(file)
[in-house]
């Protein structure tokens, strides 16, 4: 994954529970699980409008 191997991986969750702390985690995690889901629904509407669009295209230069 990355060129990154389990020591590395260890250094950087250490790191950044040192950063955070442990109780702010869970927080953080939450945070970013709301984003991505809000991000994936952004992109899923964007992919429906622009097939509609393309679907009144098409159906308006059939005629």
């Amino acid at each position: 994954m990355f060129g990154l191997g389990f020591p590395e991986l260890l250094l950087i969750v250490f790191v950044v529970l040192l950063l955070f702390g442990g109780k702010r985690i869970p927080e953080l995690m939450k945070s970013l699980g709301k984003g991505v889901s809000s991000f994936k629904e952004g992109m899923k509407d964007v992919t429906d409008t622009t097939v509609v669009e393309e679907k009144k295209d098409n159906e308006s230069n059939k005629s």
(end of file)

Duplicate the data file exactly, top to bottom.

[in-house]
């Protein structure tokens, strides 16, 4: 994954529970699980409008 191997991986969750702390985690995690889901629904509407669009295209230069 990355060129990154389990020591590395260890250094950087250490790191950044040192950063955070442990109780702010869970927080953080939450945070970013709301984003991505809000991000994936952004992109899923964007992919429906622009097939509609393309679907009144098409159906308006059939005629």
């Amino acid at each position: 994954m990355f060129g990154l191997g389990f020591p590395e991986l260890l250094l950087i969750v250490f790191v950044v529970l040192l950063l955070f702390g442990g109780k702010r985690i869970p927080e953080l995690m939450k945070s970013l699980g709301k984003g991505v889901s809000s991000f994936k629904e952004g992109m899923k509407d964007v992919t429906d409008t622009t097939v509609v669009e393309e679907k009144k295209d098409n159906e308006s230069n059939k005629s």